Entrepreneur.com recently interviewed Maria Henke, Assistant Dean of Gerontology at USC. Opportunities are growing in the senior market and Henke has advice for business owners.
"When targeting older persons it's especially important to consider the functionality and safety of the product...you may also have to consider providing support services such as assistance using a new technology or device. Think 'universal design'. Not only will entrepreneurs make and sell better products in the senior market; they will also be more successful to a broader range of consumers." Henke also suggests that entrepreneurs looking to target seniors should segment a particular group. "This is not one big homogenous group that ranges in age from 55 to 95," states Henke. A healthy, active, employed senior will have much different needs than a retiree in poor health. Your targeted segments will affect how you distribute your product and your selling price.
One of the major mistakes businesses make in marketing to seniors is assuming that seniors are incapable of using technology. Henke reports that, "Older adults are the fastest-growing group of internet users. According to the U.S. Census Bureau, people over the age of 65 spend more than $7 billion per year online. Another mistake people make is to assume that people's consumption habits don't change over time. If older Americans are as brand loyal as they're made out to be, then the American auto industry certainly would not be in such dire straits."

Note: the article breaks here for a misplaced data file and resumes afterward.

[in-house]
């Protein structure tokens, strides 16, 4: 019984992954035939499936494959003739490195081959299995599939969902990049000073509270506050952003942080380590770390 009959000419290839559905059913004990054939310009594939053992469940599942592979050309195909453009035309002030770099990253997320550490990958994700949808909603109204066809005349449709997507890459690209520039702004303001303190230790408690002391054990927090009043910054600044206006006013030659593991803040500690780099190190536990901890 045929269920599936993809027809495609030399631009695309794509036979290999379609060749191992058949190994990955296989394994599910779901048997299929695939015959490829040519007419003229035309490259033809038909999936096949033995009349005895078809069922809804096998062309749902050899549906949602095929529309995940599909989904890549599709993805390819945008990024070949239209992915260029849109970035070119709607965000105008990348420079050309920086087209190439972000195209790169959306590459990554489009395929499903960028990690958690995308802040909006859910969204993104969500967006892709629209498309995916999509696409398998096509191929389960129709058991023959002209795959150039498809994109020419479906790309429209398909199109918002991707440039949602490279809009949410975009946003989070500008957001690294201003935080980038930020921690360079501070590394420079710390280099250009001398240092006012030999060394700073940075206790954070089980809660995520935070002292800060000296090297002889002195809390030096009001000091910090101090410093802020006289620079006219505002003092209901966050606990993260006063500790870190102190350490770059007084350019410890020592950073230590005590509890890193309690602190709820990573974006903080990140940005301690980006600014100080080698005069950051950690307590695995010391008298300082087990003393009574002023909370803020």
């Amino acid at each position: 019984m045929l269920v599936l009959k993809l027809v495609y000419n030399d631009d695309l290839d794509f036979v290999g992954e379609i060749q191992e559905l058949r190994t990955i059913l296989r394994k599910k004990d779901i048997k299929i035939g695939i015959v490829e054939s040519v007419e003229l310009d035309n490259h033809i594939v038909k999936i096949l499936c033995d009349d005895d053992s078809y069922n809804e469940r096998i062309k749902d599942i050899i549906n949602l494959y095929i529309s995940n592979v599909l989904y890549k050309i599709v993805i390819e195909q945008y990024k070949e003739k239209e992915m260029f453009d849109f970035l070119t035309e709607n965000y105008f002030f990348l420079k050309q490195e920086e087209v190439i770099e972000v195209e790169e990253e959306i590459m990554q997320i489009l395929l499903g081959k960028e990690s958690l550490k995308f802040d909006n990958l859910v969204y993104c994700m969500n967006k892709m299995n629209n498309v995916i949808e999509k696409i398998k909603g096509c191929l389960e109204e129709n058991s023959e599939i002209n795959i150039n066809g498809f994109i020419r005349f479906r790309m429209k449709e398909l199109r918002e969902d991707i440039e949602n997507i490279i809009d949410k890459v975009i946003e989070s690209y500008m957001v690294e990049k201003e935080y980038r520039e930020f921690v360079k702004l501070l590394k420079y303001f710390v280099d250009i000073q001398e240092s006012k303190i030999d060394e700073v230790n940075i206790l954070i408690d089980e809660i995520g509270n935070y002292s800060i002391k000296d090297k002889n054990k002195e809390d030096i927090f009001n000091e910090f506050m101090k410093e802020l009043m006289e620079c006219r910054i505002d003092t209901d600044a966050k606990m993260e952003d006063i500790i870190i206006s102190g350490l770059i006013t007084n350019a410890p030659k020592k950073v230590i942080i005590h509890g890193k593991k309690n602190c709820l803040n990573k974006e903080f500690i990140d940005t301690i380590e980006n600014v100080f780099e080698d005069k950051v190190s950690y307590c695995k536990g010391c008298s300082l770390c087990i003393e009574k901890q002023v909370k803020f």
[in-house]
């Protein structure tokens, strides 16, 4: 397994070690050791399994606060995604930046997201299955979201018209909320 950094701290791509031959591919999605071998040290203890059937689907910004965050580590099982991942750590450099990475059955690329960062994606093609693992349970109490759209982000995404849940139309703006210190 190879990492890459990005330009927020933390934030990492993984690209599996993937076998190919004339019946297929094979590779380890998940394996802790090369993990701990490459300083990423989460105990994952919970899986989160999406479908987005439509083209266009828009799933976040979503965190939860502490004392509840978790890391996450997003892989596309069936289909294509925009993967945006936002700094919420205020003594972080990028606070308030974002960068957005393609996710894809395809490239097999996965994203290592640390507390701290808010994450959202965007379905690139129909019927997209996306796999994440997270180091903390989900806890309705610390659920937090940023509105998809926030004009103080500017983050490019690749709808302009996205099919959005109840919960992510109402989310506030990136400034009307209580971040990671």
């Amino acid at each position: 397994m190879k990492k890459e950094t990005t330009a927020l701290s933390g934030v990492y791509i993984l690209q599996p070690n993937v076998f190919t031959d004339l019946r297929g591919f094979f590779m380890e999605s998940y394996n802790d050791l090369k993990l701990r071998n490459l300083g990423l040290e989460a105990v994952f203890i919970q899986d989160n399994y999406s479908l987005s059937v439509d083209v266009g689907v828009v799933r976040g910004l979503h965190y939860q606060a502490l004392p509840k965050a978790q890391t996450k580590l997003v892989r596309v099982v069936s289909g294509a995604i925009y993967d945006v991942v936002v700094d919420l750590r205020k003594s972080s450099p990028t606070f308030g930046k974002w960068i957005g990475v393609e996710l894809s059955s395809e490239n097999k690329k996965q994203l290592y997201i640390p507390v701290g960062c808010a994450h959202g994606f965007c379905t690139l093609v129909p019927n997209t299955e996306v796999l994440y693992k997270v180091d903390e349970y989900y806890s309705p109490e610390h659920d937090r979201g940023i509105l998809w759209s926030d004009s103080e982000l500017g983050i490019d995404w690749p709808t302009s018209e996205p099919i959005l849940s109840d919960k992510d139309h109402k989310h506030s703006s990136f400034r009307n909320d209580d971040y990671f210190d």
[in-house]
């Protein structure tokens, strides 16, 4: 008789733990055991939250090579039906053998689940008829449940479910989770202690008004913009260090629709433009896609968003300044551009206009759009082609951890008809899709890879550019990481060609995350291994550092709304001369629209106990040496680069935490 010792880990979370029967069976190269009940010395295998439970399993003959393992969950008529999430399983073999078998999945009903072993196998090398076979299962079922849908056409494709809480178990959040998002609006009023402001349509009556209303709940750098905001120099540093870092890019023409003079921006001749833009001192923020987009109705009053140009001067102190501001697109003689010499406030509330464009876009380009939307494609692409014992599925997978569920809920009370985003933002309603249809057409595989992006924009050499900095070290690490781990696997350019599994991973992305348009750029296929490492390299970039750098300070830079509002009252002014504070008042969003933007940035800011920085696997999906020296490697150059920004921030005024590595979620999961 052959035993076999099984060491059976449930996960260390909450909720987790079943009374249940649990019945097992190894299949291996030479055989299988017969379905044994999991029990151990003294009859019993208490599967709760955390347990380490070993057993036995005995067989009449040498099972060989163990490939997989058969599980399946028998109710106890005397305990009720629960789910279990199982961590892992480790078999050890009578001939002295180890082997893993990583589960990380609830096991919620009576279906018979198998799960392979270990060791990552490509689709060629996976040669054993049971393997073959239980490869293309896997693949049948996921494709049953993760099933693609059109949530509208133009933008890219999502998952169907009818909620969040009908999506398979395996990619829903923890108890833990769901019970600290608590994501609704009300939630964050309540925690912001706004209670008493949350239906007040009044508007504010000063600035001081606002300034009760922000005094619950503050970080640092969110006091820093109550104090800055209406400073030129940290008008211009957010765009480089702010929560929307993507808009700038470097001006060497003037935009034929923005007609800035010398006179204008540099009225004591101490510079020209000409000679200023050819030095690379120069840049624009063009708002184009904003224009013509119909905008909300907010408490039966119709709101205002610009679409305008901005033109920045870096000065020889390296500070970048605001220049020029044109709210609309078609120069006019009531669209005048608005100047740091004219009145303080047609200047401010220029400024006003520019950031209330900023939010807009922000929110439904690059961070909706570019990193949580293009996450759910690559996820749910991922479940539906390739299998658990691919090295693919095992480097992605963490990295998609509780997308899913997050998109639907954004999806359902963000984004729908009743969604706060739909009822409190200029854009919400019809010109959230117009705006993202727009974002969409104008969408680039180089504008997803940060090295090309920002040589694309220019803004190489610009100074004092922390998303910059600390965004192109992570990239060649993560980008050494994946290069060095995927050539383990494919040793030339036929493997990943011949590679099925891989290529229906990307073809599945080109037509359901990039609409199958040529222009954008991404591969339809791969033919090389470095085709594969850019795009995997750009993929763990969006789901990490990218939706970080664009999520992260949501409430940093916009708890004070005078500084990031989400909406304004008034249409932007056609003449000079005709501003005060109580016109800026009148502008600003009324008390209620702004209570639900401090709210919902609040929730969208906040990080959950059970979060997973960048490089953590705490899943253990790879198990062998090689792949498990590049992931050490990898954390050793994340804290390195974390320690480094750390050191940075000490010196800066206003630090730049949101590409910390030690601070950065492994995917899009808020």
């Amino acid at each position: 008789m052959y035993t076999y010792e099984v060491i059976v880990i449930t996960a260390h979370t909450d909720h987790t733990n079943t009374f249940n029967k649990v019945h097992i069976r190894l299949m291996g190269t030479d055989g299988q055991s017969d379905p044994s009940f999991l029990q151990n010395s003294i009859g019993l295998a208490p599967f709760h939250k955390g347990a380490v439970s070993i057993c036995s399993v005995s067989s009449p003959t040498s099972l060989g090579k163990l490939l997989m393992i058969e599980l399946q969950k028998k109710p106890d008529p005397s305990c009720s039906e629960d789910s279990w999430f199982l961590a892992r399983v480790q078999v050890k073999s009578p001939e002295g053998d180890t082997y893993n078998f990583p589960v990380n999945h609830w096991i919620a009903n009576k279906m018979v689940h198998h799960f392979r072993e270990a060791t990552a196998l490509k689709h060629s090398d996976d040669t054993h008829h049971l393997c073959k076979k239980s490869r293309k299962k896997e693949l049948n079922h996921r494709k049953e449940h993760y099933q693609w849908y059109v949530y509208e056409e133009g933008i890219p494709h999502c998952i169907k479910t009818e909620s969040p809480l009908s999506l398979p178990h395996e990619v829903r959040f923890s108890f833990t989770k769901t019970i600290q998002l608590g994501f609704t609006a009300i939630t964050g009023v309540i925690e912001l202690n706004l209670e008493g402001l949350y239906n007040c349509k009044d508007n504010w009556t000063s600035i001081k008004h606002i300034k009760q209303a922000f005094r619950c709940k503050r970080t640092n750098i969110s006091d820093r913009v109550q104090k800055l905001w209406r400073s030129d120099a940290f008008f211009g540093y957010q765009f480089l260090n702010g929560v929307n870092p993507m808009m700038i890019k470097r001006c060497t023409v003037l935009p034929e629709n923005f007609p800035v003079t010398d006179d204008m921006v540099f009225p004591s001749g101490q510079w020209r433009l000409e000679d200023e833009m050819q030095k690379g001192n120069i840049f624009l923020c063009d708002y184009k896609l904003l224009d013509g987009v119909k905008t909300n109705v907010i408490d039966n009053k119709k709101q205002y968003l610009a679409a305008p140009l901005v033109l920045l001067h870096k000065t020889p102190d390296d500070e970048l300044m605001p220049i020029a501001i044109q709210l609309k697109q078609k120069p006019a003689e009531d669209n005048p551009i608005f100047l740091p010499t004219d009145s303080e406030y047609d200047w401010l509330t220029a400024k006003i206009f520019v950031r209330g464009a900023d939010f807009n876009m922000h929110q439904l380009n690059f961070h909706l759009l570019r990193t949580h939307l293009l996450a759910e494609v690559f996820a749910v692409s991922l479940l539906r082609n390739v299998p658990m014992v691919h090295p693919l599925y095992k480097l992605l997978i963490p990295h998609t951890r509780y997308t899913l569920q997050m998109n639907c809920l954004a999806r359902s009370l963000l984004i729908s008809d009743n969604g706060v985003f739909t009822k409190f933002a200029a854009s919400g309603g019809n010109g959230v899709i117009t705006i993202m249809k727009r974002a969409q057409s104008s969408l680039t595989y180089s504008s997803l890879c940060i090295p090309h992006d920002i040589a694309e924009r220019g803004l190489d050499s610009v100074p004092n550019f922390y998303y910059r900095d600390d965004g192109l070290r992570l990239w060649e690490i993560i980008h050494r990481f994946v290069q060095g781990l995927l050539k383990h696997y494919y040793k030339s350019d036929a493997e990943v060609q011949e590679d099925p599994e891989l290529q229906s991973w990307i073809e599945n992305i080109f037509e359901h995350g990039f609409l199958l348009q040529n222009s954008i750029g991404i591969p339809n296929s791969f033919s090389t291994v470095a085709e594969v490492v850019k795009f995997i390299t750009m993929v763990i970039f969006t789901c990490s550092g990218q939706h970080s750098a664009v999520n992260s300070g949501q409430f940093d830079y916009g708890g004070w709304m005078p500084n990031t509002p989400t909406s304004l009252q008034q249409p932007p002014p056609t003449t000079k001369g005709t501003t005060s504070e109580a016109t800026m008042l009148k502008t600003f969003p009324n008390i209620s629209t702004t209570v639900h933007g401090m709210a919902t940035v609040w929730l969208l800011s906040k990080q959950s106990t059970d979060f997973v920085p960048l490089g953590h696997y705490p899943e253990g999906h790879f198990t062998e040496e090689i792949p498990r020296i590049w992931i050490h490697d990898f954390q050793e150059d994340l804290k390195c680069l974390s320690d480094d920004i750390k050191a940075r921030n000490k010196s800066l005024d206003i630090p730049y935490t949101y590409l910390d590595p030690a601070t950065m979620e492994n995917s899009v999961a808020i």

Before moving into the senior market (or any new market), an entrepreneur must do their research. Henke has developed a list of 5 questions to answer before moving into the senior market.
1. What need is to be met with the introduction of the product?
2. How will those needs change over the life of the product?
3. How significant are functionality issues related to familiarity with technology/physical ability, etc.?
4. What language is appropriate and what messages resonate with this target audience?
5. How might the target audience define themselves (e.g., do they think they are "older women" or do they define themselves as "boomers" or "seniors")? How congruent are your views of this audience vs. how they self-identify?
senior marketing article
As a business owner, do you currently market to seniors or are you looking to move into the senior market? In your research, how does marketing to seniors differ from other segments? Do you think the senior market is an under-served market and has many opportunities?